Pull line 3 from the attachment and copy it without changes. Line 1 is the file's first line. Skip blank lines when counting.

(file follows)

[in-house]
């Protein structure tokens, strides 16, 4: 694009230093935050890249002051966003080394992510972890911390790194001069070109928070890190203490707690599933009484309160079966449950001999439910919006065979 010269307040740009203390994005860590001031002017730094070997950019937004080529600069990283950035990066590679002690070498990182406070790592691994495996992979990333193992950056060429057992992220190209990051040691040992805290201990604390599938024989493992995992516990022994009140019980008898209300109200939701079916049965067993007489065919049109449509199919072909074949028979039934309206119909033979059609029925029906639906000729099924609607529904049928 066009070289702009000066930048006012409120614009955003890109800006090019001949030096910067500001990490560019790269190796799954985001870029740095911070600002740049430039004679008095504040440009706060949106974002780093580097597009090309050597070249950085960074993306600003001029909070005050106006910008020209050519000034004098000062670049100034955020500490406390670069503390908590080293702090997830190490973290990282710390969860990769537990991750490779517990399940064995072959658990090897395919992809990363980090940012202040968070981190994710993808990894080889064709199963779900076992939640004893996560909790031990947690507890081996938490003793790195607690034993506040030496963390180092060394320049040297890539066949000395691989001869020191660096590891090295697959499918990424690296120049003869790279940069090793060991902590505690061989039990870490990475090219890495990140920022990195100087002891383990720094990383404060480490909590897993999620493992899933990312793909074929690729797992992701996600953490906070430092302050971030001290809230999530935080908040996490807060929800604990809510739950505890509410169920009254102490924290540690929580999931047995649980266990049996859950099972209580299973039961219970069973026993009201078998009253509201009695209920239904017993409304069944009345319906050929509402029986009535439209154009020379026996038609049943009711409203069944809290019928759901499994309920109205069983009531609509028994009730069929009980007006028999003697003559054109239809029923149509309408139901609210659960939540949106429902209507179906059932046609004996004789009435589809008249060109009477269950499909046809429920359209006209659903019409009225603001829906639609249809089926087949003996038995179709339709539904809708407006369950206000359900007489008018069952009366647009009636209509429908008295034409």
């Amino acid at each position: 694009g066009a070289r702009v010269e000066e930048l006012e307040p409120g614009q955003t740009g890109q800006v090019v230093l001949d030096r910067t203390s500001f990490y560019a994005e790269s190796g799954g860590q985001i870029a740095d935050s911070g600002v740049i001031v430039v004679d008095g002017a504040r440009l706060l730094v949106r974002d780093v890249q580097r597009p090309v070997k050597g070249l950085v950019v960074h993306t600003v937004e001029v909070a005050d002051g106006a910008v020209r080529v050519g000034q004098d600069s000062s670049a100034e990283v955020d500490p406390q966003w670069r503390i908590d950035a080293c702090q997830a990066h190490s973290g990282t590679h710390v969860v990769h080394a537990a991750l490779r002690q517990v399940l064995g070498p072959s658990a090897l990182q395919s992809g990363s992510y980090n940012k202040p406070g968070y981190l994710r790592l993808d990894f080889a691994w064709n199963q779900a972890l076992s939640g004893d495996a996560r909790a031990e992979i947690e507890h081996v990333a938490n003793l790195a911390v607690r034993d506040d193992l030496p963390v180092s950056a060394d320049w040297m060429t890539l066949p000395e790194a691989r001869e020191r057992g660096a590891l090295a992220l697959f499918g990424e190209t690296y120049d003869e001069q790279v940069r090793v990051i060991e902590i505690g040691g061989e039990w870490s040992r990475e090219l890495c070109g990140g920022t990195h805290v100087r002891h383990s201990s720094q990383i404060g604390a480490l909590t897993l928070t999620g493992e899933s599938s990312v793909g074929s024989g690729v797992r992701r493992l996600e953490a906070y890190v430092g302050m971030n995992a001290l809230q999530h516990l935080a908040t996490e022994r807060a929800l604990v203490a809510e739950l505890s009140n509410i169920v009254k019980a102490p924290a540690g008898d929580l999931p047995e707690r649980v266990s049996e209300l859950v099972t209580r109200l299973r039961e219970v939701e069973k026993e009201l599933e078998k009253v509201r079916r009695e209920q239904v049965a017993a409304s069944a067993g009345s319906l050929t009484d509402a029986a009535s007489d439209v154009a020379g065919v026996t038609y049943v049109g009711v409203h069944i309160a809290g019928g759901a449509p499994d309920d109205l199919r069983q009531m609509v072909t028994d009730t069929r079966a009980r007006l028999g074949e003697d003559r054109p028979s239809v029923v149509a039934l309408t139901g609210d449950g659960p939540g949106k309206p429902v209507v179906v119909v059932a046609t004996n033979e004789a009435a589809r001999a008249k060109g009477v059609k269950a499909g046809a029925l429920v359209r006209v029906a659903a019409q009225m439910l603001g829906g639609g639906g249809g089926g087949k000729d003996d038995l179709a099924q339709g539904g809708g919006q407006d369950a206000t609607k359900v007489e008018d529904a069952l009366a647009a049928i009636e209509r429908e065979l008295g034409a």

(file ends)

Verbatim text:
């Amino acid at each position: 694009g066009a070289r702009v010269e000066e930048l006012e307040p409120g614009q955003t740009g890109q800006v090019v230093l001949d030096r910067t203390s500001f990490y560019a994005e790269s190796g799954g860590q985001i870029a740095d935050s911070g600002v740049i001031v430039v004679d008095g002017a504040r440009l706060l730094v949106r974002d780093v890249q580097r597009p090309v070997k050597g070249l950085v950019v960074h993306t600003v937004e001029v909070a005050d002051g106006a910008v020209r080529v050519g000034q004098d600069s000062s670049a100034e990283v955020d500490p406390q966003w670069r503390i908590d950035a080293c702090q997830a990066h190490s973290g990282t590679h710390v969860v990769h080394a537990a991750l490779r002690q517990v399940l064995g070498p072959s658990a090897l990182q395919s992809g990363s992510y980090n940012k202040p406070g968070y981190l994710r790592l993808d990894f080889a691994w064709n199963q779900a972890l076992s939640g004893d495996a996560r909790a031990e992979i947690e507890h081996v990333a938490n003793l790195a911390v607690r034993d506040d193992l030496p963390v180092s950056a060394d320049w040297m060429t890539l066949p000395e790194a691989r001869e020191r057992g660096a590891l090295a992220l697959f499918g990424e190209t690296y120049d003869e001069q790279v940069r090793v990051i060991e902590i505690g040691g061989e039990w870490s040992r990475e090219l890495c070109g990140g920022t990195h805290v100087r002891h383990s201990s720094q990383i404060g604390a480490l909590t897993l928070t999620g493992e899933s599938s990312v793909g074929s024989g690729v797992r992701r493992l996600e953490a906070y890190v430092g302050m971030n995992a001290l809230q999530h516990l935080a908040t996490e022994r807060a929800l604990v203490a809510e739950l505890s009140n509410i169920v009254k019980a102490p924290a540690g008898d929580l999931p047995e707690r649980v266990s049996e209300l859950v099972t209580r109200l299973r039961e219970v939701e069973k026993e009201l599933e078998k009253v509201r079916r009695e209920q239904v049965a017993a409304s069944a067993g009345s319906l050929t009484d509402a029986a009535s007489d439209v154009a020379g065919v026996t038609y049943v049109g009711v409203h069944i309160a809290g019928g759901a449509p499994d309920d109205l199919r069983q009531m609509v072909t028994d009730t069929r079966a009980r007006l028999g074949e003697d003559r054109p028979s239809v029923v149509a039934l309408t139901g609210d449950g659960p939540g949106k309206p429902v209507v179906v119909v059932a046609t004996n033979e004789a009435a589809r001999a008249k060109g009477v059609k269950a499909g046809a029925l429920v359209r006209v029906a659903a019409q009225m439910l603001g829906g639609g639906g249809g089926g087949k000729d003996d038995l179709a099924q339709g539904g809708g919006q407006d369950a206000t609607k359900v007489e008018d529904a069952l009366a647009a049928i009636e209509r429908e065979l008295g034409a």